Executive Managing Editor
The University of California Board of Regents concluded their three-day meeting by deliberating the pros and cons surrounding regent support of Governor Jerry Brown’s tax initiative.
On Wednesday, March 28, UC President Mark Yudof issued remarks urging regents to endorse Brown’s “Temporary Taxes to Fund Education, Local Public Safety Funding” initiative, currently pending approval for this November’s ballot. Through a temporary sales tax increase of 25 cents per dollar, as well as a temporary surcharge on the income tax of those earning more than $250,000 per year, Brown’s proposed tax initiative could potentially raise several billion dollars for education and numerous other state services.
“In my view, it represents the best opportunity I’ve seen in my four years in California for the state to clamber out of a sinkhole of fiscal uncertainty and move forward into a better, more prosperous future,” stated Yudof.
With a $750 million permanent reduction in state support, as well as $362.5 million in unfunded mandatory cost increases, the UC system is currently trying to resolve a budget gap of more than $1 billion. Still, many UC students during public comment period expressed concern about how the revenue generated by Brown’s tax initiative would be allocated, particularly since there is no specific monetary allocation for the UC system or higher education in general.
Claudia Magana, UC Student Association Board president, presented before the Committee on Finance and Board of Regents similar concerns regarding guaranteed funding for the UC system.
“We believe that the UC should get its fair share of the money from this tax initiative, which we believe should be close to $600 million in additional funding each year,” Magana explained.
“Students will be speaking out and organizing to ensure that as much of the funding from this initiative go to higher education as possible, and that this money is used to stop fee hikes.”
Magana also commended Yudof for his public endorsement of Brown’s proposed tax initiative, which she states demonstrated Yudof’s commitment to stop fee increases, re-hire faculty, offer more classes and pay fair wages to university workers. However, Magana also drew attention to the lack of student representation and involvement within negotiations held between Yudof and other UC representatives with members of the Governor’s Office and State Legislative Assembly regarding a four-year “deal” or “compact” in exchange for UC support for the tax initiative.
“While we [the students] commend your efforts to ensure additional funding, we have some concerns about both process and substance of this potential deal,” said Magana. “It is not fair for us to hear about these negotiations second or third-hand, and then presumably learn about a final deal after the fact.”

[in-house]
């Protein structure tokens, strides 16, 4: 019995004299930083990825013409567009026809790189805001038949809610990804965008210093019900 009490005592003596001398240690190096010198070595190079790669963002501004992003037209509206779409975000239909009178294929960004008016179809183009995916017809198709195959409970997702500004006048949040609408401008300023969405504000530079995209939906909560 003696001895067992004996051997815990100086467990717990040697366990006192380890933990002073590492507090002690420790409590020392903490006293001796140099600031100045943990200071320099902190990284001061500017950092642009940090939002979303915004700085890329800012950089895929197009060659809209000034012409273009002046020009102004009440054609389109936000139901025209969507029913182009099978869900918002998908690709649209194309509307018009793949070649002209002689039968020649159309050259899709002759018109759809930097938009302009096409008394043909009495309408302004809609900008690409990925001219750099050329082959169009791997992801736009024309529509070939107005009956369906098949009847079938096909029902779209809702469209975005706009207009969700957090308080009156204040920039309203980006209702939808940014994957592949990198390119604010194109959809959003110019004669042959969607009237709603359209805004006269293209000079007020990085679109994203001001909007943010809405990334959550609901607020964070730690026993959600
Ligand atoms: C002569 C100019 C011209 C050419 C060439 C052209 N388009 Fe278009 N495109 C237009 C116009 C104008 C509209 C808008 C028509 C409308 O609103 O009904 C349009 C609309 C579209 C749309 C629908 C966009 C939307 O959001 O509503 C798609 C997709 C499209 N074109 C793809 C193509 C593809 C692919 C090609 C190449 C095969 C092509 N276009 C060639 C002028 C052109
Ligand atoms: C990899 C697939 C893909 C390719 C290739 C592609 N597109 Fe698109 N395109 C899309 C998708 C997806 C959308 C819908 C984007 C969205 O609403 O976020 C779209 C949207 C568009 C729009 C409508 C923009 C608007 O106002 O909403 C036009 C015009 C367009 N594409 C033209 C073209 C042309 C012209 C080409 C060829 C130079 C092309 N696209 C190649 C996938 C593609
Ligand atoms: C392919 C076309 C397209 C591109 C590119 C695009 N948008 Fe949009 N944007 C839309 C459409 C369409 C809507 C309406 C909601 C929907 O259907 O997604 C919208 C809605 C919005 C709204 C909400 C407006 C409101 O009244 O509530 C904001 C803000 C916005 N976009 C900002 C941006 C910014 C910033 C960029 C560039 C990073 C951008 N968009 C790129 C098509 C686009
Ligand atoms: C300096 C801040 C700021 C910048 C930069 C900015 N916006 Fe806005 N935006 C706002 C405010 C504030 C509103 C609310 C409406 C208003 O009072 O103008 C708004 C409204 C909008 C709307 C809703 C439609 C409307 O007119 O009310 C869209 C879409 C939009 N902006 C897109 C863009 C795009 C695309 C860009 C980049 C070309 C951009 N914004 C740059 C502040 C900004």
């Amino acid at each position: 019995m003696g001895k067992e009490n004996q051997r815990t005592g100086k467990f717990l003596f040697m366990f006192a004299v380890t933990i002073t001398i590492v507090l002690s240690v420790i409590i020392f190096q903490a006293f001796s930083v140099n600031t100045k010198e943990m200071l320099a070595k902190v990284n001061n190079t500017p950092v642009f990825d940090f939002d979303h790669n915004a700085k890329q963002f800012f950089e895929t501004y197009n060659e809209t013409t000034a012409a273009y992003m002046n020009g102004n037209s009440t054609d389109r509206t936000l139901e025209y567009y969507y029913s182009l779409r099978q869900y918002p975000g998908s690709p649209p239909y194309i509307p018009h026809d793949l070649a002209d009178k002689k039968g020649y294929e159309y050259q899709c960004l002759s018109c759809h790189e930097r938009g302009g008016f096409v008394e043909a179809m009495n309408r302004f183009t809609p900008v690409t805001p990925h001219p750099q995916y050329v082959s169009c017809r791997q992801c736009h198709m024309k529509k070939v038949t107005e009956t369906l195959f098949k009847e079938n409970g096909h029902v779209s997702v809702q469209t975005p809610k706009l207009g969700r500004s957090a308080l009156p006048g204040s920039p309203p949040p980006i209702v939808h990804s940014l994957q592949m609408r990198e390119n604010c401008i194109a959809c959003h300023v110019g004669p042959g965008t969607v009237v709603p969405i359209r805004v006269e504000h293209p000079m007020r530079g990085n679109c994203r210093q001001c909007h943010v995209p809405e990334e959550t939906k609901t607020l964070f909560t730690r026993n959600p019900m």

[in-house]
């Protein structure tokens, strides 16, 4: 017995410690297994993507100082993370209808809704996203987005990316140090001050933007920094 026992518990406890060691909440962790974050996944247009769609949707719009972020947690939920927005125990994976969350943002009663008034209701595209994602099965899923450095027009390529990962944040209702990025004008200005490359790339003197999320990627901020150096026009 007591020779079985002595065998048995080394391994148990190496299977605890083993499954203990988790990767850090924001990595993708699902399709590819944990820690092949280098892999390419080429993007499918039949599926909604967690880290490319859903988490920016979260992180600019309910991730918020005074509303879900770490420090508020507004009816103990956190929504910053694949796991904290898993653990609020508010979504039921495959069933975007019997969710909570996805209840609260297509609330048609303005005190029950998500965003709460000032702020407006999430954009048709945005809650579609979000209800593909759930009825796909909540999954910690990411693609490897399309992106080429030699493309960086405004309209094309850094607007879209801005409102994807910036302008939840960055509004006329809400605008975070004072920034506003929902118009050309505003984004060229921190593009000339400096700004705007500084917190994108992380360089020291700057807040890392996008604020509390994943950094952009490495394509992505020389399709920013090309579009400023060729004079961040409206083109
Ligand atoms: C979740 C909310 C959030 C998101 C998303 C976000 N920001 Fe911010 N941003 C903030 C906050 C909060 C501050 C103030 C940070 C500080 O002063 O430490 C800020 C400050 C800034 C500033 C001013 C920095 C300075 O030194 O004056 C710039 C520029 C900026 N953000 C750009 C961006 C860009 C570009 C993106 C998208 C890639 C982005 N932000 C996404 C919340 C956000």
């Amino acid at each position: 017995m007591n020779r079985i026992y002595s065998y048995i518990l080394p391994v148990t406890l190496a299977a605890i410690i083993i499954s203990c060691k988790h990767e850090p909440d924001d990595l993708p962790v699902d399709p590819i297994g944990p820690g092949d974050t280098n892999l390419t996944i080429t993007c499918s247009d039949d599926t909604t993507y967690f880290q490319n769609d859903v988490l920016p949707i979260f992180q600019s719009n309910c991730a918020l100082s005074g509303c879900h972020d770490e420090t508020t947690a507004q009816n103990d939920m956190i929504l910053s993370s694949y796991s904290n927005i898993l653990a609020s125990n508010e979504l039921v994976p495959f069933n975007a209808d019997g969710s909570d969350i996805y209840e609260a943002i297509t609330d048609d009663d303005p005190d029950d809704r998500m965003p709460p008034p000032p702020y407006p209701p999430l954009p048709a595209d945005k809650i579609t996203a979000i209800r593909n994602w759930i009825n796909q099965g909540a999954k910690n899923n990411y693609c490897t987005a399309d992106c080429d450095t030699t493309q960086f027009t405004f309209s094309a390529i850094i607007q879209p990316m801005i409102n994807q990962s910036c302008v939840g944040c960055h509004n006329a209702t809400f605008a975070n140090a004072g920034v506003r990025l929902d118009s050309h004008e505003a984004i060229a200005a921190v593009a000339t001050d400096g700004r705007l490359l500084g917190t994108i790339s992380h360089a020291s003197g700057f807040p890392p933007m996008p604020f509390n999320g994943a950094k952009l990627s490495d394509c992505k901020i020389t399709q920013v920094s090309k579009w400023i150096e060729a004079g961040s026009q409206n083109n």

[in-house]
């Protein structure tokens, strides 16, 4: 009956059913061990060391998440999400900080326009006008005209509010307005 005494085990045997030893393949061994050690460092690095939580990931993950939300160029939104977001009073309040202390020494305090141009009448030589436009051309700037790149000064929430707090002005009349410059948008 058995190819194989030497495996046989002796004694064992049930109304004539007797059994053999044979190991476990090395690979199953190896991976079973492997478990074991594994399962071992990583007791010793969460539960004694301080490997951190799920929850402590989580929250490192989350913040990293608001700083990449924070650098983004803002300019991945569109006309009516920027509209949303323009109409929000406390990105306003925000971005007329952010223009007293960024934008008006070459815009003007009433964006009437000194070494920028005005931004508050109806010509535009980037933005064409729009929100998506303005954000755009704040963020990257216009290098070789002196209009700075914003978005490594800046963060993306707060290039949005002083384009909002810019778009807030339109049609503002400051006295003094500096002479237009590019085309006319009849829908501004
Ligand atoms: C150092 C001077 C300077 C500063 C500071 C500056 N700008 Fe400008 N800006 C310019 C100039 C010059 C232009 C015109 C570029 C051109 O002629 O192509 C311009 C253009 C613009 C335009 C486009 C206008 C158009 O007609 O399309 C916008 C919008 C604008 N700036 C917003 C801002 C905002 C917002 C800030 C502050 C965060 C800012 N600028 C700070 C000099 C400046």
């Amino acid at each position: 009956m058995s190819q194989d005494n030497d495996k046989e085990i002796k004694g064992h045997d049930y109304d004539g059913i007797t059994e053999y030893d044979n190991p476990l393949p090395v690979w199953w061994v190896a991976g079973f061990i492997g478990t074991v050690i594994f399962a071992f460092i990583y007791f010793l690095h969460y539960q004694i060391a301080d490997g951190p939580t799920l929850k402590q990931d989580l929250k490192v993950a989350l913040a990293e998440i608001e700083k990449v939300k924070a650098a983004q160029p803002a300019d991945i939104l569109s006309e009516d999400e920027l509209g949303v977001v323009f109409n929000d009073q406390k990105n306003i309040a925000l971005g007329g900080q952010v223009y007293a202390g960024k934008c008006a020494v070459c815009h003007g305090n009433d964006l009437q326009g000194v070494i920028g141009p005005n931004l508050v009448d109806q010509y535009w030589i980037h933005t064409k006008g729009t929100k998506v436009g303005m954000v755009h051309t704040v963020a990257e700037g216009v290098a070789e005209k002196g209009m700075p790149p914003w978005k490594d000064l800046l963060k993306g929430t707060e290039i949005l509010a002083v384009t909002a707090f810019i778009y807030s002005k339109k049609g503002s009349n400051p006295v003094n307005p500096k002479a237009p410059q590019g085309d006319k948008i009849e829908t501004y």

While short-term features of Brown’s proposed tax initiative for the UC 2012-2013 budget include no further cuts to the UC that year, as well as an increase by the state in its general fund contribution to the UC and California State University systems by an unknown minimum amount each year from 2013-2016 if the tax initiative passes, its long term features would establish regular tuition and fee increases. And, if the Governor’s tax initiative does not pass in November, a proposal of $5.4 billion in cuts will affect education and public safety, with a trigger cut of $200 million by the state for the 2012-2013 UC budget year.
“Though we are pleased to hear that this deal may include a buy out of any tuition for next year, students will not be supportive of any deal that includes guaranteed fee increases in out years,” said Magana. “We should be discussing rolling back fees, not increasing them any further.”
Regent Eddie Island also cautioned the Board of Regents against agreeing on a “regime” of annual tuition increases.
“We ought to resist that with every fiber of our being,” said Island. “If we are to do tuition increases they ought to be at the moment, because we had no other choice.”
While Regent Sherry Lansing felt confident that if the Governor’s tax initiative passes, along with the appropriate negotiations and deals made for the UC system, there could potentially be more revenue for the UC. However, Lieutenant Governor Gavin Newsom believes it does nothing to secure the future of higher education.
“I think we’re coming in way too low with expectations, this whole thing is leaving me very concerned,” expressed Newsom. “This is nothing more than political window dressing from Sacramento’s perspective, we’ve got to raise the bar dramatically with much more guarantee and certainty.”
Regent Paul Wachter agreed with Newsom and acknowledged the state’s responsibility not only to fund higher education, but also to fund the retirement plans of university employees, another significant expenditure and cost to the UC budget.
“It sounds like there’s no guarantee where the money is going,” commented Walker. “If there is a legal obligation I say we sue the state of California.”
Towards the end of the discussion, Regent Richard Blum warned the Board of Regents the consequences of fully endorsing or supporting something as an entire board.
“When we do something as a board, we better be real clear that we’re taking a special step,” Blum stated. “So we better get something out of it.”